By Kevin Sullivan
Washington Post Foreign Service
Saturday, February 11, 2006
COPENHAGEN, Feb. 10 -- Tens of thousands of Muslims took to the streets across Asia, Africa and the Middle East after weekly prayers on Friday, burning Danish flags and shouting anti-Danish and anti-American slogans in a continuing convulsion of anger over cartoons of the prophet Muhammad.
Demonstrators marched in at least 13 countries -- Kenya, Iran, India, Pakistan, Afghanistan, Malaysia, Sri Lanka, Bangladesh, Indonesia, the Philippines, Egypt, Israel and Jordan -- as the global wave of protests, spurred by a Danish newspaper's publication of cartoons depicting Islam's holiest figure and the reprinting of those cartoons in newspapers in other countries, headed toward a second consecutive weekend.
The protesters defied calls for calm from several prominent Muslim leaders and organizations as well as a statement of regret from Danish Prime Minister Anders Fogh Rasmussen and an apology by editors of the newspaper that originally published the cartoons. "The government has done what can be done," Rasmussen said in an interview Thursday. "Neither the government nor the Danish people can be held responsible for what is published in an independent newspaper. And neither the government nor the Danish people have any intention whatsoever to insult Muslims or any other religious community."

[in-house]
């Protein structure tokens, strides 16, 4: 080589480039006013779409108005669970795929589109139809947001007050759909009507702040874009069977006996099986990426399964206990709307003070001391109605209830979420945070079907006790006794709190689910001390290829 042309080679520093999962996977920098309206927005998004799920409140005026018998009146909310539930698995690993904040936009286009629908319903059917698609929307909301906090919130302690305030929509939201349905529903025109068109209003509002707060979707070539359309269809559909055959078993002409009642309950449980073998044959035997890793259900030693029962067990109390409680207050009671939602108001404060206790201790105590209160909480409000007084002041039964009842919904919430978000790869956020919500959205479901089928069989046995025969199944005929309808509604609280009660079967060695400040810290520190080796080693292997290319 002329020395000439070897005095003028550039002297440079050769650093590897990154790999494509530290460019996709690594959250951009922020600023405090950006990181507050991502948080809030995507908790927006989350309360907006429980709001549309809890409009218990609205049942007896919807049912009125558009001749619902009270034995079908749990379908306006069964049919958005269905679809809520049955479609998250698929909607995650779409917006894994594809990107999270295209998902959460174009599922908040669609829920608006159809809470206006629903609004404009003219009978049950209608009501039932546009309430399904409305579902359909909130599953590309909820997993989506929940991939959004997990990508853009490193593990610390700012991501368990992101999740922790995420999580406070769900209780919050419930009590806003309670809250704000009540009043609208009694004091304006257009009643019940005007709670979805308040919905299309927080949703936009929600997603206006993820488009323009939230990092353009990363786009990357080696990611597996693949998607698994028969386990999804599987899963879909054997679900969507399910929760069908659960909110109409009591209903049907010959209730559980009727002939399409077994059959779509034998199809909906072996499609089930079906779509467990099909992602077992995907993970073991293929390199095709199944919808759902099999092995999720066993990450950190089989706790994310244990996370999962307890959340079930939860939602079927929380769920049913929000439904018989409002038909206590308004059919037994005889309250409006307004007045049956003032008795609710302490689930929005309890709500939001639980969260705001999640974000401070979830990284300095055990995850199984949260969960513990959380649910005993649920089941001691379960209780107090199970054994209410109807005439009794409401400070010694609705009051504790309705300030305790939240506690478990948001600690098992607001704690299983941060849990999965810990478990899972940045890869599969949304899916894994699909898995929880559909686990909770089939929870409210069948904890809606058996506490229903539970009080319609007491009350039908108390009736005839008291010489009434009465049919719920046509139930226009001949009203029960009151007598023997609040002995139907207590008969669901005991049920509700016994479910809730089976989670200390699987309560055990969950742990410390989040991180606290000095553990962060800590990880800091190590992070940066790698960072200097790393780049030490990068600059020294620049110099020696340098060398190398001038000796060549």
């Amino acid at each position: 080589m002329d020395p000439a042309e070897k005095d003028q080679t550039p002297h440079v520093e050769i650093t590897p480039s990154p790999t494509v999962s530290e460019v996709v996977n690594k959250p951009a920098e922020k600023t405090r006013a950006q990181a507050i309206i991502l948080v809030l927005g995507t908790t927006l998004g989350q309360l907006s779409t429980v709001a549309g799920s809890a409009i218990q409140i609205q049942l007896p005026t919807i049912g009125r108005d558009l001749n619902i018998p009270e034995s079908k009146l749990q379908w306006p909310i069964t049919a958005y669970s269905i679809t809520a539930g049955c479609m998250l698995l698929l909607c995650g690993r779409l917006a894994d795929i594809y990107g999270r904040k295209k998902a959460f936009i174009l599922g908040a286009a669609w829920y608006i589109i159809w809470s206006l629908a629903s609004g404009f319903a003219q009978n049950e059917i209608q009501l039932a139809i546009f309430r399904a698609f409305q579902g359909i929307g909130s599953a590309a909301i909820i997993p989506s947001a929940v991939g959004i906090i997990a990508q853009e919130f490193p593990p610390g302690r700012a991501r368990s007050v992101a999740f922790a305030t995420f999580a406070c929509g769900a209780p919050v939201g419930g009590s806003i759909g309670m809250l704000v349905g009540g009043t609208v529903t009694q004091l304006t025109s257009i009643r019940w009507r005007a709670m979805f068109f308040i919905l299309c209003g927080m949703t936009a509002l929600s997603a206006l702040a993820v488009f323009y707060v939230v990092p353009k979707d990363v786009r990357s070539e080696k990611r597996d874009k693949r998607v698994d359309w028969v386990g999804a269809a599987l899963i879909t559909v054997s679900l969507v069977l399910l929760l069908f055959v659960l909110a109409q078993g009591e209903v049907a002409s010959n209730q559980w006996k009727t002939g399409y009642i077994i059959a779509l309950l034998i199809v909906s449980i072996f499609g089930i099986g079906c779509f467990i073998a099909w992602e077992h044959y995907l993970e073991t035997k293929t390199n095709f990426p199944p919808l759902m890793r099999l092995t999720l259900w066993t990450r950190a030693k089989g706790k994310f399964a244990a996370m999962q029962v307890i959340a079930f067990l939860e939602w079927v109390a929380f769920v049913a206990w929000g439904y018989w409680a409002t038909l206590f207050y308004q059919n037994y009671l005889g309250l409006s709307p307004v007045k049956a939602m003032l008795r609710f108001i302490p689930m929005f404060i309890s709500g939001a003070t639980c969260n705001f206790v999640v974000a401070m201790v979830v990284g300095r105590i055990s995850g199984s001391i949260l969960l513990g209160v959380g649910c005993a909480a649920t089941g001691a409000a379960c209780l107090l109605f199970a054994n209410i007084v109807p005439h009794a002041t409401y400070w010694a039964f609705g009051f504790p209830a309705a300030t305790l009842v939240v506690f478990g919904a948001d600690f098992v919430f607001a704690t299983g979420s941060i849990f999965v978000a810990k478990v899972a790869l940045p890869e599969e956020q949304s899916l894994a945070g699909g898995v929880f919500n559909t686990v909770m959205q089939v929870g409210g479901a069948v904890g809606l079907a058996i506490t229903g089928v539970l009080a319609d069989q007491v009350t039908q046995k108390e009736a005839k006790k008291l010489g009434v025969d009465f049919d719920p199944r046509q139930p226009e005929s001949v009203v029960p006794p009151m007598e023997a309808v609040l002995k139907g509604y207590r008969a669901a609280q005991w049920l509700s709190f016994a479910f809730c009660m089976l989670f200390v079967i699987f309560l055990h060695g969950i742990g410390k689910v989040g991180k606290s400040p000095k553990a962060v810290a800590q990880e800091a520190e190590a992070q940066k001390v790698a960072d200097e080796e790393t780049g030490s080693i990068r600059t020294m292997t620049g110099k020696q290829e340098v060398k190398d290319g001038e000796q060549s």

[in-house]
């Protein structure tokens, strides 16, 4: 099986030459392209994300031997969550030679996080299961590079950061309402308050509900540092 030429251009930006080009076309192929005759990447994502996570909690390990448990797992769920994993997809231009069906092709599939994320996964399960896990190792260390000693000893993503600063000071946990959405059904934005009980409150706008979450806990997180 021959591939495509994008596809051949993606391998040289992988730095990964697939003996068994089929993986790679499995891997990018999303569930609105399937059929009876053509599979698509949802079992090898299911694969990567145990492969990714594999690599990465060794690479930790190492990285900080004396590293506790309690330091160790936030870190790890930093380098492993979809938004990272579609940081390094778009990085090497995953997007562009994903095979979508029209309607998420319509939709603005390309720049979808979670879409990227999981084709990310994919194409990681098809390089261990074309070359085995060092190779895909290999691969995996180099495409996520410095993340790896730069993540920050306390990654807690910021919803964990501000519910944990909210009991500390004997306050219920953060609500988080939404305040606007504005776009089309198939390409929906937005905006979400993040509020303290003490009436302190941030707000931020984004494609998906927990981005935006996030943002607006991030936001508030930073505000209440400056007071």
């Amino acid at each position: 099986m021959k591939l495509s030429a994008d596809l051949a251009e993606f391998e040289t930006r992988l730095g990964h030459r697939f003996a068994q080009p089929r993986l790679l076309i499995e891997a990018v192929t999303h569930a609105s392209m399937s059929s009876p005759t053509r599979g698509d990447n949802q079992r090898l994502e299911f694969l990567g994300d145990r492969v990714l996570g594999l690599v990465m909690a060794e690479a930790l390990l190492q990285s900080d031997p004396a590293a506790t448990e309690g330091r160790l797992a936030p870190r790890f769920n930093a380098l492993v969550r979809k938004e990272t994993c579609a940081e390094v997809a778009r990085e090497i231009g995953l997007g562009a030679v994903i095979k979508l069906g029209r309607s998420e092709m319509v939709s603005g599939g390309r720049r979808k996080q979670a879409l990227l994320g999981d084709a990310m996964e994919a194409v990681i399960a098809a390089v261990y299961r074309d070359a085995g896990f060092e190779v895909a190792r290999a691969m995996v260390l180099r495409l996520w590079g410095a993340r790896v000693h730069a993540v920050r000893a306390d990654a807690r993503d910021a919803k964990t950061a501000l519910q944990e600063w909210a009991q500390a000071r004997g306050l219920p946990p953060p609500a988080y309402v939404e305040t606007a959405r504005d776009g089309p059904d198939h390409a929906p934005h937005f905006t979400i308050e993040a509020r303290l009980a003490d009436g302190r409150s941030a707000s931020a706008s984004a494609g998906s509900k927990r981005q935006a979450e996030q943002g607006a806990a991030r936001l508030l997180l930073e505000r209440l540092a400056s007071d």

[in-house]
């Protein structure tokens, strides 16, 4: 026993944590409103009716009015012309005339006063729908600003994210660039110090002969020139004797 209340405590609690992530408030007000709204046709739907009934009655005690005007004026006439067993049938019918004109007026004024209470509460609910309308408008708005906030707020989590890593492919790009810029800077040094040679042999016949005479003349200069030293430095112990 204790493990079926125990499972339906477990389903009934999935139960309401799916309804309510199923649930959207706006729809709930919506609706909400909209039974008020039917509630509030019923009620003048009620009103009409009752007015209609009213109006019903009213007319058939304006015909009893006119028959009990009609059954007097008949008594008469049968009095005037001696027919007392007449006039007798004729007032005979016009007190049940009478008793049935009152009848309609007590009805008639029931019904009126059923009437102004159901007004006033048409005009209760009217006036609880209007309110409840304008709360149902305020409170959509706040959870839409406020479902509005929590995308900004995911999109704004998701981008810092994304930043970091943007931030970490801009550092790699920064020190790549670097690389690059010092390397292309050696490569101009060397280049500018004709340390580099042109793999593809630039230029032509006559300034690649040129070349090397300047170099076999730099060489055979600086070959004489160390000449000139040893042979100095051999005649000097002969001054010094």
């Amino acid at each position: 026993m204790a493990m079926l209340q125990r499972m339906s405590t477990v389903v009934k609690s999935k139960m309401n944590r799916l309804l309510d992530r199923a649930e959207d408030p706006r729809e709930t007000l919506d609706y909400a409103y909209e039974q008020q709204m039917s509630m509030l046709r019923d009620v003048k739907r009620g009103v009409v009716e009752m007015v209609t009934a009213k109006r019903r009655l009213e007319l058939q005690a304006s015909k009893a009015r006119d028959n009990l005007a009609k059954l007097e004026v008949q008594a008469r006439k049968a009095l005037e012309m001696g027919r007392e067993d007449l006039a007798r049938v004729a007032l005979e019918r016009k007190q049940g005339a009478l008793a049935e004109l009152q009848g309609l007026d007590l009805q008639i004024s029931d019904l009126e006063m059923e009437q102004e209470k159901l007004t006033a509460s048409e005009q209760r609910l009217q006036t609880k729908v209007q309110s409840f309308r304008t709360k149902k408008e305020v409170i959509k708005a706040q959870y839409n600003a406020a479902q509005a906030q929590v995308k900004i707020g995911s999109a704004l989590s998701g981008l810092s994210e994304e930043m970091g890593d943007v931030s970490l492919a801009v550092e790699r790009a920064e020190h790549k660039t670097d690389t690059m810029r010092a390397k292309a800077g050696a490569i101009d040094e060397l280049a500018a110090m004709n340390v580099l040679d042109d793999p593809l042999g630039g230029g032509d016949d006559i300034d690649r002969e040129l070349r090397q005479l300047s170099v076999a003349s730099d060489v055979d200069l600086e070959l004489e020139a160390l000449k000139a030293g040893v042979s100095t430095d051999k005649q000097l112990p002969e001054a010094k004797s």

In Kenya, police shot and wounded at least one protester Friday as they tried to protect the Danish ambassador's residence. Thousands of demonstrators shouting "Kill Danes! Down with Denmark!" marched from Nairobi's largest mosque following Friday prayers. Riot police fired on a group of at least 200 people who had tried to reach the home of the Danish envoy, Bo Jensen.
"We've certainly heard their message and hope they will go home," Jensen told the Reuters news agency.
In Pakistan, more than 5,000 people demonstrated peacefully in Islamabad in the largest rally in the country since the controversy began. Another 2,000 protesters fought with police in the northwestern city of Peshawar.